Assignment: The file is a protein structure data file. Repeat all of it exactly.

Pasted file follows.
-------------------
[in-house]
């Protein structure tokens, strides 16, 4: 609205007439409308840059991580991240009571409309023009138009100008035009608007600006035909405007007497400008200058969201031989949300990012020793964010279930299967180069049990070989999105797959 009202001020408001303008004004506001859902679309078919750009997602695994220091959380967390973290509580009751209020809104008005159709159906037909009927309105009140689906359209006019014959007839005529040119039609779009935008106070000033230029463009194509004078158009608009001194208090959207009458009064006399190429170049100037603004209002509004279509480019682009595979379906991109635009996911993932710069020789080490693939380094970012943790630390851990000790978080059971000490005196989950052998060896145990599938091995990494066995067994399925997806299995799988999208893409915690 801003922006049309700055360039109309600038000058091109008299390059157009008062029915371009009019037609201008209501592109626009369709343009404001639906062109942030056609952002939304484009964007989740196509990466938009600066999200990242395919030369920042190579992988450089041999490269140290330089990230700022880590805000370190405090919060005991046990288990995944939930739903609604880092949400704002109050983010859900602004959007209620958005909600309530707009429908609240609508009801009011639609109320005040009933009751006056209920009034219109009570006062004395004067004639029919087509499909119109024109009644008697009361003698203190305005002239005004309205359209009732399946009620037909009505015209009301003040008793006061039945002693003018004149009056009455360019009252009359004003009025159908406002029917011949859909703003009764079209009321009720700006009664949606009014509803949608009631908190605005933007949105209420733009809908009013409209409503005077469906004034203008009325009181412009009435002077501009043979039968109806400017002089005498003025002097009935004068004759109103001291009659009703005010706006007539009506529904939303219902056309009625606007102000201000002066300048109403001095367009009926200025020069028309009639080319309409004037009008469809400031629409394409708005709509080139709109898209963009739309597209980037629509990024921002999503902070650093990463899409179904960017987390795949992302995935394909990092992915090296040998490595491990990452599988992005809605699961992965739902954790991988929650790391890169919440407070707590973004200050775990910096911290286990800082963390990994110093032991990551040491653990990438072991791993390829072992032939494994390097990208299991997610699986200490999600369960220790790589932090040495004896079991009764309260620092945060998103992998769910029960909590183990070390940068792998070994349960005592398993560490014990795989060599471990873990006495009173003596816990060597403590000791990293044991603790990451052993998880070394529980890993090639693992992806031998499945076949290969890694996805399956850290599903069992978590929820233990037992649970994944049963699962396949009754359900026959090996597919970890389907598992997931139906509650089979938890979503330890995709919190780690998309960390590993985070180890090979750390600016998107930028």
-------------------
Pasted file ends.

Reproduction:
[in-house]
């Protein structure tokens, strides 16, 4: 609205007439409308840059991580991240009571409309023009138009100008035009608007600006035909405007007497400008200058969201031989949300990012020793964010279930299967180069049990070989999105797959 009202001020408001303008004004506001859902679309078919750009997602695994220091959380967390973290509580009751209020809104008005159709159906037909009927309105009140689906359209006019014959007839005529040119039609779009935008106070000033230029463009194509004078158009608009001194208090959207009458009064006399190429170049100037603004209002509004279509480019682009595979379906991109635009996911993932710069020789080490693939380094970012943790630390851990000790978080059971000490005196989950052998060896145990599938091995990494066995067994399925997806299995799988999208893409915690 801003922006049309700055360039109309600038000058091109008299390059157009008062029915371009009019037609201008209501592109626009369709343009404001639906062109942030056609952002939304484009964007989740196509990466938009600066999200990242395919030369920042190579992988450089041999490269140290330089990230700022880590805000370190405090919060005991046990288990995944939930739903609604880092949400704002109050983010859900602004959007209620958005909600309530707009429908609240609508009801009011639609109320005040009933009751006056209920009034219109009570006062004395004067004639029919087509499909119109024109009644008697009361003698203190305005002239005004309205359209009732399946009620037909009505015209009301003040008793006061039945002693003018004149009056009455360019009252009359004003009025159908406002029917011949859909703003009764079209009321009720700006009664949606009014509803949608009631908190605005933007949105209420733009809908009013409209409503005077469906004034203008009325009181412009009435002077501009043979039968109806400017002089005498003025002097009935004068004759109103001291009659009703005010706006007539009506529904939303219902056309009625606007102000201000002066300048109403001095367009009926200025020069028309009639080319309409004037009008469809400031629409394409708005709509080139709109898209963009739309597209980037629509990024921002999503902070650093990463899409179904960017987390795949992302995935394909990092992915090296040998490595491990990452599988992005809605699961992965739902954790991988929650790391890169919440407070707590973004200050775990910096911290286990800082963390990994110093032991990551040491653990990438072991791993390829072992032939494994390097990208299991997610699986200490999600369960220790790589932090040495004896079991009764309260620092945060998103992998769910029960909590183990070390940068792998070994349960005592398993560490014990795989060599471990873990006495009173003596816990060597403590000791990293044991603790990451052993998880070394529980890993090639693992992806031998499945076949290969890694996805399956850290599903069992978590929820233990037992649970994944049963699962396949009754359900026959090996597919970890389907598992997931139906509650089979938890979503330890995709919190780690998309960390590993985070180890090979750390600016998107930028």